Email Letters: November 15, 2016

A republic is not the same as a democracy

In Sunday’s Sentinel, Gene Goffin points out that he was lied to when he learned in school that we live in a democracy. For what it’s worth, it’s doubtful his teachers were purposely misleading him, but were only passing on their own misunderstanding.

In a recent Daily Sentinel editorial the writer quoted Benjamin Franklin’s answer as to what kind of government the founders created: “A republic, if you can keep it.” Immediately after quoting Franklin, the editorial writer stated our government is a democracy. Head slap.

Yes, the founders did set up a democratic republic, which is, just to be clear, a republic, not a democracy. Franklin said, “A republic, if you can keep it.” The fear was that the republic could easily digress into a democracy, also known as mob-ocracy. They knew the dangers of a pure democracy. A classic description of democracy is “Two wolves and a lamb voting on what to eat for supper.”

Our founders wanted to set up a government that would be of, by, and for the people but would still protect the lambs. Herein lies the genius of the Electoral College. Sadly, there are a growing number of people today who want to abolish the Electoral College and embrace mob-ocracy. Apparently they believe they are smarter and wiser than our founders. Perhaps they are, but somehow I doubt it.

Goffin was also taught that the United States once led the world in democracy. But if Benjamin Franklin actually knew what kind of government he had helped create, then we could hardly have led the world in something that we are not. Nevertheless, the USA has led the world in freedom. Unfortunately, our freedoms have been steadily eroding as both Democrats and Republicans alike continue to ignore and denigrate our Constitution.

GARY YEAGER

Grand Junction

We can’t make energy ‘great’ again with traditional energy sources

Your article in Sunday’s paper, “Will Trump Make Energy Great Again” was a balanced article presenting how energy concerns differ after this election. However, the headline and photographs were very misleading. What was missing was a future-looking inclusion of wind and solar and other renewable forms of energy. You report that on his website Trump included renewable energy sources alongside traditional ones and talked about “protecting the country’s most valuable resources – our clean air, clean water, and natural habitats” as he creates new jobs in the energy sector. So, more balanced and responsible headline/photographs would have included wind and solar, for starters. Perhaps “How will Trump revolutionize our energy resources” would have been a better headline, holding him to his website statements and advocating for new sources of energy.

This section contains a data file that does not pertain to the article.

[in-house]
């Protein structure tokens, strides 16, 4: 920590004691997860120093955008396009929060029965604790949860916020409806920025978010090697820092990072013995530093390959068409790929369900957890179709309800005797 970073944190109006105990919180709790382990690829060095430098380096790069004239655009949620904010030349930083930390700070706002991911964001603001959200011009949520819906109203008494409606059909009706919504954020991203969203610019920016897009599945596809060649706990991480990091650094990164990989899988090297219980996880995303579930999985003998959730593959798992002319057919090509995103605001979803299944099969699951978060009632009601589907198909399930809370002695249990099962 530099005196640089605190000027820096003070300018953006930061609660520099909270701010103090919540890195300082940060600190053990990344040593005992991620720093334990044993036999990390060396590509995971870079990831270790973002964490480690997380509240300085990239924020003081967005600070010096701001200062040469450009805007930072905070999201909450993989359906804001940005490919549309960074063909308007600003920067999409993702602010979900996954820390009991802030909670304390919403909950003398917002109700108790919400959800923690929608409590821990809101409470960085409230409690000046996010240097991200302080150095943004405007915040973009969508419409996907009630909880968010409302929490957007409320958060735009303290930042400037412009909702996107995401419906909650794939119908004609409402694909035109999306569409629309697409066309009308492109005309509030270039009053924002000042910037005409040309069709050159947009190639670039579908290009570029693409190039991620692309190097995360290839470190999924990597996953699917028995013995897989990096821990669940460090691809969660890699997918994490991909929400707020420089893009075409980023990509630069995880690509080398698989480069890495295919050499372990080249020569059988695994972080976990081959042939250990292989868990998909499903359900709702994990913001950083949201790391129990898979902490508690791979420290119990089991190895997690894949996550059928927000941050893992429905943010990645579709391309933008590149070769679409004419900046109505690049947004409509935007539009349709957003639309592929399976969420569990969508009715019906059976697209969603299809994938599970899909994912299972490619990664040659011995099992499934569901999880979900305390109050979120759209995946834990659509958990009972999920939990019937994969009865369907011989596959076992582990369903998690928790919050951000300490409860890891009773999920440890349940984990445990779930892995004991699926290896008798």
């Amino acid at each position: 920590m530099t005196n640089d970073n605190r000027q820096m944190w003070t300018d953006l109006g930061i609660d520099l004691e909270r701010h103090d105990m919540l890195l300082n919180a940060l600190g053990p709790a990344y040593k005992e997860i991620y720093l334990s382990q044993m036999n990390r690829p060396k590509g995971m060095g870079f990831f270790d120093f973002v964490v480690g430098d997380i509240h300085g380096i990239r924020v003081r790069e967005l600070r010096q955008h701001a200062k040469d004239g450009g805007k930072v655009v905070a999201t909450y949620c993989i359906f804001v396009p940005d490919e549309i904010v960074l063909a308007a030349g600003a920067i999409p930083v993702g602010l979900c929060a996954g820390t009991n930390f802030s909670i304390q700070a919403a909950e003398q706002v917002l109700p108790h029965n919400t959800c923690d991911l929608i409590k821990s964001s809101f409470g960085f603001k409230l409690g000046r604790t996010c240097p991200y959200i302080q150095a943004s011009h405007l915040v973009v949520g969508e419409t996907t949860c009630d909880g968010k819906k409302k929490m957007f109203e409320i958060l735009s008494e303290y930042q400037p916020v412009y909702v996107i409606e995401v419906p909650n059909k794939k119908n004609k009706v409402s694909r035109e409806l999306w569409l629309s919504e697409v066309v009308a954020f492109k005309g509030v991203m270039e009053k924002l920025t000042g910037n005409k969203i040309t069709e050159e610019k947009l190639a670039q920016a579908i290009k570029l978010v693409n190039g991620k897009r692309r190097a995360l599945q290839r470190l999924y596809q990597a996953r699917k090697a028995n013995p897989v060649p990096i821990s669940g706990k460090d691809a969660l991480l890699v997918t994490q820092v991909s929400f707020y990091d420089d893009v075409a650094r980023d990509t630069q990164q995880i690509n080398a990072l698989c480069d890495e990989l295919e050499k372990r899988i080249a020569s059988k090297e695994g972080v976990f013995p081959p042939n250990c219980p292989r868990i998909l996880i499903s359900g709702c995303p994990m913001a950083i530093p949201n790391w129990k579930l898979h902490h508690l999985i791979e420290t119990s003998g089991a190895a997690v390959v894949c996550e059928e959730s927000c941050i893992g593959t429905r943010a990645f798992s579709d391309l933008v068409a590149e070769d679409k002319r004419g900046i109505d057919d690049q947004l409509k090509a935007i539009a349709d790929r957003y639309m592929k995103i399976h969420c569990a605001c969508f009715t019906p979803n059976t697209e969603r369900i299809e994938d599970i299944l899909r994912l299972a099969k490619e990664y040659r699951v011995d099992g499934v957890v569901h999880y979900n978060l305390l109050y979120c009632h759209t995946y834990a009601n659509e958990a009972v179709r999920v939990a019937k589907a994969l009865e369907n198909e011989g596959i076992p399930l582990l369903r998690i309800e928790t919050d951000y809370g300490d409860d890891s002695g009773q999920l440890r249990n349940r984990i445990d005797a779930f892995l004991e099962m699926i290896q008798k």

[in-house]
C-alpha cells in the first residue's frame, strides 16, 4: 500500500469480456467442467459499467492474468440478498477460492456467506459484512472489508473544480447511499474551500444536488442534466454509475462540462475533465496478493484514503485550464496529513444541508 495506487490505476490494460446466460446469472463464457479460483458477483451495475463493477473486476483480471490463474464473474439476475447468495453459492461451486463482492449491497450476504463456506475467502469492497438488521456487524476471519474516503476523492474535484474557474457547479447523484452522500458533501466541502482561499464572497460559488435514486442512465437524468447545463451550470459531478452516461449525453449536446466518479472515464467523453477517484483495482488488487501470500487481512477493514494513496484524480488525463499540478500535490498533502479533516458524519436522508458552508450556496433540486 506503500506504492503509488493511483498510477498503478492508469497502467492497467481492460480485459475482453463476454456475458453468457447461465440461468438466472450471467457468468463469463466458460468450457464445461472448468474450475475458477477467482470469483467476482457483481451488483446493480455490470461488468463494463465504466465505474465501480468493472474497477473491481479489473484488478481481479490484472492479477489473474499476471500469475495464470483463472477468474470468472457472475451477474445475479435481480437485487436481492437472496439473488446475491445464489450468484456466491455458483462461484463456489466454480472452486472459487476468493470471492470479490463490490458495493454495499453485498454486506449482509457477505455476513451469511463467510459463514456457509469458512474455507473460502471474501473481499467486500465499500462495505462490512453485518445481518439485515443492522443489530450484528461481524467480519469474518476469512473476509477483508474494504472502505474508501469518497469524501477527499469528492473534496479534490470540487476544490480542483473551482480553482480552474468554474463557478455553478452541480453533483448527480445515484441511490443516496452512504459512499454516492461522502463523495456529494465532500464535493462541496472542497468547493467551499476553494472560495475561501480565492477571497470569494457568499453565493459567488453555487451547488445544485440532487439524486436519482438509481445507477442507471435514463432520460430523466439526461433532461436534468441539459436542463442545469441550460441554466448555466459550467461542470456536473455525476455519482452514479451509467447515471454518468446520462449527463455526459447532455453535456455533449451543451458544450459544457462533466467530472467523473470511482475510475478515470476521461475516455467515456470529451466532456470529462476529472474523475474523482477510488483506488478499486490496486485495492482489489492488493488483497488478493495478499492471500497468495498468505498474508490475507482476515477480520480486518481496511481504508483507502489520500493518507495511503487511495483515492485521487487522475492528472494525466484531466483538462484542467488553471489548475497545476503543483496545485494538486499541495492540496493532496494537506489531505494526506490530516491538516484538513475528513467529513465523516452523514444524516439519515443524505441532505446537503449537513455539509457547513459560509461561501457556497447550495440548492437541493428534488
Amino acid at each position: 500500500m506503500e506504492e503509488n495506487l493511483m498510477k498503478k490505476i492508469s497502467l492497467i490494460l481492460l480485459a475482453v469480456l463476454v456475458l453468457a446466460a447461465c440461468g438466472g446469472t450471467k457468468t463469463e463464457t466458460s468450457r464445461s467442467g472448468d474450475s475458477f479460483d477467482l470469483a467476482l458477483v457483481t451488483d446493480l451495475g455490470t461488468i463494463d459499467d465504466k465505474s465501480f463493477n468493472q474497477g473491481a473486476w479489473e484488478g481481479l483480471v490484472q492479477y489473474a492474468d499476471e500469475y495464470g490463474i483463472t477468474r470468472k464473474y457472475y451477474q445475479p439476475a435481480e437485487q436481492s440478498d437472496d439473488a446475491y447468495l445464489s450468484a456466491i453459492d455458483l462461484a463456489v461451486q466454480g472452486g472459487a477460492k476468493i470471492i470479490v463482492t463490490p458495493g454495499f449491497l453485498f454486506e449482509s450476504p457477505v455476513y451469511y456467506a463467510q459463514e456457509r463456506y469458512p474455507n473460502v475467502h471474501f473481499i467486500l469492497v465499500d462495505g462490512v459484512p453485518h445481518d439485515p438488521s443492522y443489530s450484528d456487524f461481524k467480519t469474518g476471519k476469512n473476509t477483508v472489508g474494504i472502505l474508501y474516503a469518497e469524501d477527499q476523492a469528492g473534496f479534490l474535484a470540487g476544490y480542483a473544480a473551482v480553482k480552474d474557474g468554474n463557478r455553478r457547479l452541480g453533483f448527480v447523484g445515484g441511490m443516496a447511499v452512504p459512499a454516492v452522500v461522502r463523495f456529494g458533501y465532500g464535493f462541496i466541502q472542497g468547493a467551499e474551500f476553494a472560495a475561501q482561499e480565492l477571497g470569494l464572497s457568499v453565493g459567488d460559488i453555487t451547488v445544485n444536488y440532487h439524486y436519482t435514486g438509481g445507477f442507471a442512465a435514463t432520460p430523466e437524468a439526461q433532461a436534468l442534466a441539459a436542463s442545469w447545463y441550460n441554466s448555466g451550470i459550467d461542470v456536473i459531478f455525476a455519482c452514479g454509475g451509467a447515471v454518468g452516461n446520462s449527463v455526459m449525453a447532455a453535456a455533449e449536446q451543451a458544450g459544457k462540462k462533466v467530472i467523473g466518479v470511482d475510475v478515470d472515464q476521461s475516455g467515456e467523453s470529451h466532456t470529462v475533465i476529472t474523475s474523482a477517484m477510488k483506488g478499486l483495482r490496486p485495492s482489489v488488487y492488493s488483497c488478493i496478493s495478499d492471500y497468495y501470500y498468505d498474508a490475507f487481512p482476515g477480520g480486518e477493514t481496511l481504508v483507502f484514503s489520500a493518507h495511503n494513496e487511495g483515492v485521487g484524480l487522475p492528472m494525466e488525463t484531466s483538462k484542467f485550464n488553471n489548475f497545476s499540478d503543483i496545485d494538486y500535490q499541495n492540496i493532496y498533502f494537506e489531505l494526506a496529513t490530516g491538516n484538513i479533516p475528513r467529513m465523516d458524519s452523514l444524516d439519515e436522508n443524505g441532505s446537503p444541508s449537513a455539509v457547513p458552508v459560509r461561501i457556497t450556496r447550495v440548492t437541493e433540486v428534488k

We read Monday in The Sentinel that carbon emissions have flattened worldwide, but we have further to go to arrest climate change. As the second-greatest carbon polluter in the world, the U.S. cannot afford to bring back coal pollution and cancel our commitment to slowing climate change, which is not a myth. Scientists worldwide verify that this is a high priority problem. To say that making energy “great” again with traditional energy sources only is a disservice to concerns about climate change and future developments in the energy sector.

ELLEN K. MOORE
Grand Junction

Consider building new Senior Citizens Center for community

Now is the time again for the various boards and councils to address the need for a new Senior Citizens Center or Community Recreation Center for the Grand Junction community. These governing bodies have shown they have undesignated funds in their current accounts as large as $10 million. The governing bodies find money to buy a parking lot and pawn shop for future needs and consider adding on rooms or renovation or other properties for future needs while current needs are not addressed.